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Manchester, UK – 22 May 2013 − Phagenesis, the world’s leading company in the treatment of dysphagia, has expanded its Series B financing to $17m.
In 2011, Phagenesis announced a €7m Series B financing, led by Inventages Venture Capital.
The increased resources will be used to launch the Phagenyx® treatment, which received its CE Mark in 2012, in new territories and to expand clinical testing in new patient groups.
Dysphagia is the inability to swallow safely, a debilitating condition that affects about half of stroke patients. Dysphagia can lead to the inhalation of solids or liquids followed by pneumonia. Current management of the condition includes tube-feeding patients, which can lead to a significant loss of quality of life.
The Phagenyx treatment involves an electrical stimulus to the oropharynx (a region of the back of the throat) for 10 minutes a day for three consecutive days. Peer-reviewed, randomised clinical trials have shown that this treatment is safe and effective in improving participants’ safe swallowing ability.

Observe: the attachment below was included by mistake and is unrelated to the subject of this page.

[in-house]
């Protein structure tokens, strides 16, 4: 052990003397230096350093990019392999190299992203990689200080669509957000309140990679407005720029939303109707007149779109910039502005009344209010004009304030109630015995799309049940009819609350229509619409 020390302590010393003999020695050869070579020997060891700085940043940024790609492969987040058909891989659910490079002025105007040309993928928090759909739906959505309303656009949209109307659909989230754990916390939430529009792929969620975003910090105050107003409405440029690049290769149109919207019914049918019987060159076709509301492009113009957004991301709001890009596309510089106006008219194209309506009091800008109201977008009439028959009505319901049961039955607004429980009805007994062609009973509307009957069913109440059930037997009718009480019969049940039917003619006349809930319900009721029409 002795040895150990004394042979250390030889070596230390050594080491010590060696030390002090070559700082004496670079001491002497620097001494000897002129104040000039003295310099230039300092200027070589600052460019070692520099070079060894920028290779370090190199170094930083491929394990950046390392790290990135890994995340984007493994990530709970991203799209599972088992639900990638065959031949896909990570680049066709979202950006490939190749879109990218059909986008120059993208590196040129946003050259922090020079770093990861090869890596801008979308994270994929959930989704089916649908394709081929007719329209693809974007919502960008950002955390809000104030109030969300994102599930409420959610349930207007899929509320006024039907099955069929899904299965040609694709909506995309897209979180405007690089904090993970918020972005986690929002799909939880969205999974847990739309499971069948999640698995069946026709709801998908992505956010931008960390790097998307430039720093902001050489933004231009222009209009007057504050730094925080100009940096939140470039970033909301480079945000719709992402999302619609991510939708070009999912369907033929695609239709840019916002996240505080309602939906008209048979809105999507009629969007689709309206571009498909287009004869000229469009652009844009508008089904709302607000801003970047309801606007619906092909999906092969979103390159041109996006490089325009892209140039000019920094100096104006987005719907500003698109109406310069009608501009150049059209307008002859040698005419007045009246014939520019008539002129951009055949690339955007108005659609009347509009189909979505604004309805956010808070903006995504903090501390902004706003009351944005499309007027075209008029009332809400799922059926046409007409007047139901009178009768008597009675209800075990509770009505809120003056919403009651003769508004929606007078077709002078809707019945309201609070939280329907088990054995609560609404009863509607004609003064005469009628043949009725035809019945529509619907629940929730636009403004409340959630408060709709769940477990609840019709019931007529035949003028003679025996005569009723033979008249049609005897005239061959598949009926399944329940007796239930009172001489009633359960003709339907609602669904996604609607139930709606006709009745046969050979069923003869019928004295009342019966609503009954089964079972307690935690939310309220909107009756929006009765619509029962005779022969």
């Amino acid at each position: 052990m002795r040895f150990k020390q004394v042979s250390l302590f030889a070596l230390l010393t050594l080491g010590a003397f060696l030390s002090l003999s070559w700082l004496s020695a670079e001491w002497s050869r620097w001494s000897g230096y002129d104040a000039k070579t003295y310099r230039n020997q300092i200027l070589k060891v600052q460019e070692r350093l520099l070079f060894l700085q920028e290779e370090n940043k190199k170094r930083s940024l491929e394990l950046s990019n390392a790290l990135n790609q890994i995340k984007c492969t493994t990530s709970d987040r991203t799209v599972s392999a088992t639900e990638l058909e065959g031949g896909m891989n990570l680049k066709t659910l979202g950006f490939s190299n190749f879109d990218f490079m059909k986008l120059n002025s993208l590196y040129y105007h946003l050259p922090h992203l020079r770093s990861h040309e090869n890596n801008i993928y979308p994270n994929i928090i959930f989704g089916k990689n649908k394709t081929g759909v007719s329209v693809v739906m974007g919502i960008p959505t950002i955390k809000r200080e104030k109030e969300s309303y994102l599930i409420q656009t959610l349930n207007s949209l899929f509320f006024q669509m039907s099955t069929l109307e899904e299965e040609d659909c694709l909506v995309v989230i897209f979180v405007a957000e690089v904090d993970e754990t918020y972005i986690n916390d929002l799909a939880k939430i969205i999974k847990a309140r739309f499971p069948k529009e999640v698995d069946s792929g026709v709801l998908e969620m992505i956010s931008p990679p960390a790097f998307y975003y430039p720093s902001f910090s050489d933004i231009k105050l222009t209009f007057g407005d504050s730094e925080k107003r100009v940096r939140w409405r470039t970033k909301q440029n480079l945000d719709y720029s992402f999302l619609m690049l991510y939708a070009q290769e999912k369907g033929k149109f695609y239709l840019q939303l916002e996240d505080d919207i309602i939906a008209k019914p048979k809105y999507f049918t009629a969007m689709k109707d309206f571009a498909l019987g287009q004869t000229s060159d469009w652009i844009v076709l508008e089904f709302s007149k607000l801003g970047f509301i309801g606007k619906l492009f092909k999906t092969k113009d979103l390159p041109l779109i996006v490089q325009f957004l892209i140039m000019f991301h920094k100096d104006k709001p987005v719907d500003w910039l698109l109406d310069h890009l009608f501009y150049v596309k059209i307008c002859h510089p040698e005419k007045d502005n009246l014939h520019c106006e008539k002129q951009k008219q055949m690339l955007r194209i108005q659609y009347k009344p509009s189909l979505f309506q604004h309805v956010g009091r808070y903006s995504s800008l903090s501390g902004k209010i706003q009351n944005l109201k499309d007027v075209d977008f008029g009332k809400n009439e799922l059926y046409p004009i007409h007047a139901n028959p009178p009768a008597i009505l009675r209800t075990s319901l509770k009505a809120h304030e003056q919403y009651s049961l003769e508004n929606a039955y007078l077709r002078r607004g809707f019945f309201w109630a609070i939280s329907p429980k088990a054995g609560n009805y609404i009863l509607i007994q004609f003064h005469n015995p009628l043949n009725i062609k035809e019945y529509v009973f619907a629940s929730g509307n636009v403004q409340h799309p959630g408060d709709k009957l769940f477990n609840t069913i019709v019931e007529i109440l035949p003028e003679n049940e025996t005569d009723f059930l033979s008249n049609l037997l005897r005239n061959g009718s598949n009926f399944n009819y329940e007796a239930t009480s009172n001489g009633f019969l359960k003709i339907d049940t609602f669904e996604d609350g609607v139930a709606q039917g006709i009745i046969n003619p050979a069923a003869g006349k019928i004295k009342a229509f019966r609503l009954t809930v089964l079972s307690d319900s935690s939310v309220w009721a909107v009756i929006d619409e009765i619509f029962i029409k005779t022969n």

Daniel Green, CEO of Phagenesis, said: “Our investors continue to show confidence in our ability to deliver this new technology to doctors to treat patients who might otherwise face a lifetime of tube feeding.”
Oern Stuge MD, recently appointed Chairman of Phagenesis, said: “Dysphagia is one of the great unmet medical needs in the treatment of stroke, which healthcare systems around the world recognise as an increasingly important challenge both clinically and economically.”
Ashok Dhanrajgir, Director of Phagenesis and a partner at Inventages, said: “Inventages remains a committed investor and major participant in the expanded Series B Financing, which will enable Phagenesis to bring this important new technology to a wider patient population.”
Phagenesis has developed the first clinically proven treatment for dysphagia, a debilitating and often lethal condition in which the patient’s ability to swallow is damaged. Dysphagia can lead to the inhalation of solids or liquids followed by pneumonia. Sufferers may face being fed through a tube indefinitely, reduced life expectancy, and many are treated for depression. Phagenesis raised a £2 million Series A financing in 2010 and a €7m financing in 2011. For more information, please visit our website at www.phagenesis.com
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